Wax performance vs temperature for many common waxes
Hardness measurements for many common waxes
Communicating the results from a large body of ski wax test data is very difficult because the friction of a ski on snow is highly dependent on many factors (air temperature, age of the snow, how the snow is paced and groomed, ski flex and base treatments). We are only interested in the change in friction due to different base treatments, but the differences due to the other factors can often overwhelm the differences due to waxes and base grinds. To overcome this problem we always run our test skis alongside a control ski.
The control ski is always prepared the same way (with Rex Blue wax on factory grind base). By looking at the difference in friction between the test skis and the control ski in every test we can eliminate much of the variation in the test data due to the other factors. Using this method, the effect of waxes and base grinds across a large set of data becomes very clear.
The test method described here and a large body of results has been in the Dec. 2017 issue of Journal of Sport Engineering. http://link.springer.com/article/10.1007/s12283-017-0230-5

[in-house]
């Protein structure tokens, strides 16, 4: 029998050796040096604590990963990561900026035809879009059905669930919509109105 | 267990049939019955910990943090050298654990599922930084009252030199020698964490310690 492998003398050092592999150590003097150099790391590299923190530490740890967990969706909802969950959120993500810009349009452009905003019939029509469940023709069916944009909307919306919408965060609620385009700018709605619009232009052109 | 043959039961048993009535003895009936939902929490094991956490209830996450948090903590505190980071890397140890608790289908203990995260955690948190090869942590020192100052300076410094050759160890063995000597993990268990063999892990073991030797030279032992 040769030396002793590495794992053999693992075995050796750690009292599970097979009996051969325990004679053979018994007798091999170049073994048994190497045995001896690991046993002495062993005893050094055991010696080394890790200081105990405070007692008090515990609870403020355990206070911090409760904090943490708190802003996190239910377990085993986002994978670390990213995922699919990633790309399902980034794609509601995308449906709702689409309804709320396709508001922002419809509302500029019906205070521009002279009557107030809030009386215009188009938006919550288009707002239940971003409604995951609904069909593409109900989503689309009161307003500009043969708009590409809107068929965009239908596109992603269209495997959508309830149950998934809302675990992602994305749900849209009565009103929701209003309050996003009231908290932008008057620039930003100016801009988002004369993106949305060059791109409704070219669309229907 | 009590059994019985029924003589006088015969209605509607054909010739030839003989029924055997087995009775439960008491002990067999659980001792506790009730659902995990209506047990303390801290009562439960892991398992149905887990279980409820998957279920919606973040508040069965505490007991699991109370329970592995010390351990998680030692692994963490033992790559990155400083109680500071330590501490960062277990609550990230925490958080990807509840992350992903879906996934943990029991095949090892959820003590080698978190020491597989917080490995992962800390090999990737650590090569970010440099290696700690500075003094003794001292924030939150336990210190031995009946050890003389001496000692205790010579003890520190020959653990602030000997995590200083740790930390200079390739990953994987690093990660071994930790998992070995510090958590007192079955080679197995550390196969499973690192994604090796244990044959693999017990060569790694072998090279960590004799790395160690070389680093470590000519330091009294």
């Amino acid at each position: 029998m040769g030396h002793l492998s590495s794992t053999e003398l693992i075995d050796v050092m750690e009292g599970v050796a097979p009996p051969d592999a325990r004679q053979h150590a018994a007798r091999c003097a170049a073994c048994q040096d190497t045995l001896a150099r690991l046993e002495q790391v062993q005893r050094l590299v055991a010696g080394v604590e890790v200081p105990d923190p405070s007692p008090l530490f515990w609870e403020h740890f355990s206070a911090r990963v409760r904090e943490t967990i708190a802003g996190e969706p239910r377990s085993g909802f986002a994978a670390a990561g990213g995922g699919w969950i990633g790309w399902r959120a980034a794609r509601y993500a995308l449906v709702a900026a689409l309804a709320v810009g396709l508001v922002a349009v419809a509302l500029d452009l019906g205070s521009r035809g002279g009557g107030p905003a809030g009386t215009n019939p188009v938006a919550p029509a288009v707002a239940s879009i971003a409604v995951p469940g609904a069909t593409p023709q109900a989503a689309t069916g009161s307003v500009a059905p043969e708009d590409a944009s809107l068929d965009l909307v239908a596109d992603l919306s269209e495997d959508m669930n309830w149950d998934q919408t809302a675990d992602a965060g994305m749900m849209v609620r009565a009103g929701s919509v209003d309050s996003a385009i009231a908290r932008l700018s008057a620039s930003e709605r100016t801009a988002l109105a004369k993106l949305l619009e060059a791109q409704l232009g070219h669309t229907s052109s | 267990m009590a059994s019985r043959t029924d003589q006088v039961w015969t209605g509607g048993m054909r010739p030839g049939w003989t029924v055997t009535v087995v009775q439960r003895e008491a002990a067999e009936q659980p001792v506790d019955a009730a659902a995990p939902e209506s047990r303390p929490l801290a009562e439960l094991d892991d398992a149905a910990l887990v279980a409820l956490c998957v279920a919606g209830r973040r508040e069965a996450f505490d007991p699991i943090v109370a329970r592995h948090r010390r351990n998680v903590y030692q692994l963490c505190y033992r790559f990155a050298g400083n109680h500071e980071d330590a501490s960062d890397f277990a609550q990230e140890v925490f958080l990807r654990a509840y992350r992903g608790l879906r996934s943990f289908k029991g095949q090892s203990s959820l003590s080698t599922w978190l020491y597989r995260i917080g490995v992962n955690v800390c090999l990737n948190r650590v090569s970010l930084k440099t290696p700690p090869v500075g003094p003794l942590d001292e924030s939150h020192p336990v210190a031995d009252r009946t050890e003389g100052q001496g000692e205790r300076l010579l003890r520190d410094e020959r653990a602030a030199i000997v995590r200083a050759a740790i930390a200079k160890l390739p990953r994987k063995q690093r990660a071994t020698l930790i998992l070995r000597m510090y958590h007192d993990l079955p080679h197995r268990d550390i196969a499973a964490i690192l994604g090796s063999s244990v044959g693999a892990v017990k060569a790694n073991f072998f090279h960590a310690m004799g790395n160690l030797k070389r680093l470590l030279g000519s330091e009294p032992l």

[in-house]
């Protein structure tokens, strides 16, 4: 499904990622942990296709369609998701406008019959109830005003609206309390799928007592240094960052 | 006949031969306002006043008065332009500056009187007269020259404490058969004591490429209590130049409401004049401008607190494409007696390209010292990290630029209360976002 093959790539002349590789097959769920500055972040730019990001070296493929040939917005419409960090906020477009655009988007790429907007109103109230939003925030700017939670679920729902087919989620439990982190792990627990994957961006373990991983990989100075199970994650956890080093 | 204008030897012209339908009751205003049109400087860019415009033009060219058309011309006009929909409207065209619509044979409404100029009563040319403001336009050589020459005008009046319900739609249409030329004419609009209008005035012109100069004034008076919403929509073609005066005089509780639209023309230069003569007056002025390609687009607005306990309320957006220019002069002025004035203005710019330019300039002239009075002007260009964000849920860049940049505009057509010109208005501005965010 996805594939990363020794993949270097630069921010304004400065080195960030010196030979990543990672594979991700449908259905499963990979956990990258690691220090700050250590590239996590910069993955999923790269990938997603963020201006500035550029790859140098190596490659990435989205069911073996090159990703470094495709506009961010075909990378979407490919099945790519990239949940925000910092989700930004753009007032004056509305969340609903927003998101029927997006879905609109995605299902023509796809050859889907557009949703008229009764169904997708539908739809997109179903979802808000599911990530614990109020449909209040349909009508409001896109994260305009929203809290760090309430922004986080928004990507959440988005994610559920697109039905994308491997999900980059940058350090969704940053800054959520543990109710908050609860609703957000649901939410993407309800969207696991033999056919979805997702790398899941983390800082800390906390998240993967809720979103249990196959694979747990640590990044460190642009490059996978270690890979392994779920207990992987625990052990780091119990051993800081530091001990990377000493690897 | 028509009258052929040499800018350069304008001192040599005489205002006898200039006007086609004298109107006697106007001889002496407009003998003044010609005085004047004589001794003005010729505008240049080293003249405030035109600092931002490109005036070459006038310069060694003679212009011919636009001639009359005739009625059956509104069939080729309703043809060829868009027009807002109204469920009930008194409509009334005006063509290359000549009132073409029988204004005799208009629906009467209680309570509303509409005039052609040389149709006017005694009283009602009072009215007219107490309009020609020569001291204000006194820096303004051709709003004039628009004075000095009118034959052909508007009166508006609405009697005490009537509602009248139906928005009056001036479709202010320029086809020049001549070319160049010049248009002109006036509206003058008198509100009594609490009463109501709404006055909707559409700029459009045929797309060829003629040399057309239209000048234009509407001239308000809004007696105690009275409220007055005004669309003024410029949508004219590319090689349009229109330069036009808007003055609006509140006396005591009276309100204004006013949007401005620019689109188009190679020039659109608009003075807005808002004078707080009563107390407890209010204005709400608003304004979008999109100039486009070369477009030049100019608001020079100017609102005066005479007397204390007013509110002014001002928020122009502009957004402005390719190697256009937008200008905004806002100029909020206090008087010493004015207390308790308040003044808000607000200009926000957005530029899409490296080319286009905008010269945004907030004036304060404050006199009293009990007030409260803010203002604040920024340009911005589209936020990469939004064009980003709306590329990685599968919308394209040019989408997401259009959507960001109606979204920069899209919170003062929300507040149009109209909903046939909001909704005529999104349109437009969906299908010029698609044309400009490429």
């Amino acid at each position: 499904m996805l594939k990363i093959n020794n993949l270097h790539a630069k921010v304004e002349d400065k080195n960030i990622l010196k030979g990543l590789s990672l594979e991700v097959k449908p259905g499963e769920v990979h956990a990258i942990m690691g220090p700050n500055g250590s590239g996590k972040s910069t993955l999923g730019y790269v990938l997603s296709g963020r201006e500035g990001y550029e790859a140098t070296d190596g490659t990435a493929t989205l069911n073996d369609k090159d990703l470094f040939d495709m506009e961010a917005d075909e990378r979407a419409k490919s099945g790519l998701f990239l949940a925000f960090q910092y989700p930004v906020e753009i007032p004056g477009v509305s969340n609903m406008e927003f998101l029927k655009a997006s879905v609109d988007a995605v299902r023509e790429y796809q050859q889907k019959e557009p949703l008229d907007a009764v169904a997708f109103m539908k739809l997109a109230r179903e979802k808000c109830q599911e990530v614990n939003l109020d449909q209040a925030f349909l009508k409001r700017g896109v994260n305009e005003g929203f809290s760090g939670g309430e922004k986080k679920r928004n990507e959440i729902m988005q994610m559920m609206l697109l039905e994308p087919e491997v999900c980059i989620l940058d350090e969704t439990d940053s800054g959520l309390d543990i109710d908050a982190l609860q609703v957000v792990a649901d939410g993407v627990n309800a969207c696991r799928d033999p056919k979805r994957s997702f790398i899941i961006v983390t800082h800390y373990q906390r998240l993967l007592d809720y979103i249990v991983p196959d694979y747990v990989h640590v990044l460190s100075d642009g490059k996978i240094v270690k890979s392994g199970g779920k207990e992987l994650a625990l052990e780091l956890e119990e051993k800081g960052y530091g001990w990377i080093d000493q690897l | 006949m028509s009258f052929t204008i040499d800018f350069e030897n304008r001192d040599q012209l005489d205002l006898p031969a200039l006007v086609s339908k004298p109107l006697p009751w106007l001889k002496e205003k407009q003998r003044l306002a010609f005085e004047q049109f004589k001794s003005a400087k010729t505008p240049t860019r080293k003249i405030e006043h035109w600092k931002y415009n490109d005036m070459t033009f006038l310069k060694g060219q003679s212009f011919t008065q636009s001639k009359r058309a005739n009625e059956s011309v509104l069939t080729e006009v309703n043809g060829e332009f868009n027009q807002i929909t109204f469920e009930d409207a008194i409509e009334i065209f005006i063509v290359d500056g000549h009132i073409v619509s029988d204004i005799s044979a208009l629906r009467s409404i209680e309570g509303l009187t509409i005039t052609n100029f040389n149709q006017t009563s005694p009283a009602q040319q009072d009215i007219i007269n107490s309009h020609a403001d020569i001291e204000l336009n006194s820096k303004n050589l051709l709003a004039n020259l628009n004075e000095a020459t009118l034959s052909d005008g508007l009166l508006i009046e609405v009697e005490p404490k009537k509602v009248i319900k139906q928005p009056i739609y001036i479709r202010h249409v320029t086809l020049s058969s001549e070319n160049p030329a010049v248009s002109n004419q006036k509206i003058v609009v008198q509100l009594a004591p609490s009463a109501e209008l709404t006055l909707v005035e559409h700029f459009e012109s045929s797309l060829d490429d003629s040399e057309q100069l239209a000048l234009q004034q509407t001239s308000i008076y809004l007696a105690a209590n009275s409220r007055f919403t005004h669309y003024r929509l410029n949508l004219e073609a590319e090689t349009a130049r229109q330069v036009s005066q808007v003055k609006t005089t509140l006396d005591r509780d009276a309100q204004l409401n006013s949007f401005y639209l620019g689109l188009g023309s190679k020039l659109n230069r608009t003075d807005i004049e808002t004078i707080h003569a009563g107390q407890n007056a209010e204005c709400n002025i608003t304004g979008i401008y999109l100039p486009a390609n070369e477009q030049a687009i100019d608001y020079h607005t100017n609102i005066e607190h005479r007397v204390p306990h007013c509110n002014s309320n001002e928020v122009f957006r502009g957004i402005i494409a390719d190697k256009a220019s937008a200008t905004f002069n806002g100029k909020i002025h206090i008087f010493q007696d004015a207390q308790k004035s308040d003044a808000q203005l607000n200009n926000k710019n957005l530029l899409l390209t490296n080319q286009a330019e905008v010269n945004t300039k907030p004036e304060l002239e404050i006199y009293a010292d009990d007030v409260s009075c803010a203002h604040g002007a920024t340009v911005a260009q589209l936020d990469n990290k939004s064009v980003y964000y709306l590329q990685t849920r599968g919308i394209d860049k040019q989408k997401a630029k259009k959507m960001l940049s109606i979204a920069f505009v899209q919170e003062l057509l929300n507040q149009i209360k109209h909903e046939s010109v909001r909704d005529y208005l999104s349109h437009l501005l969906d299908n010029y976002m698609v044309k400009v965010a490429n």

To find useful summaries of the data, click on the buttons below. Some examples of the raw test data is shown below the buttons. For even more detail, watch our YouTube video or read the technical paper.
Sample Raw Data From Our Testing:
The charts below show the data we acquired for Swix CH4 and CH8. These charts show the difference in performance of the test skis with CH4 or CH8 relative to the control ski with Rex Blue. The shaded lines show the statistical confidence level of the data (it's quite good). From data like this we can construct the wax reference guide and the wax performance forecasts (see links above).
Share this page on Facebook
Comparison of a warm base grind vs a cold base grind as a function of temperature
Changes in race times due to the effect of different waxes
Change in friction vs kilometers of skiing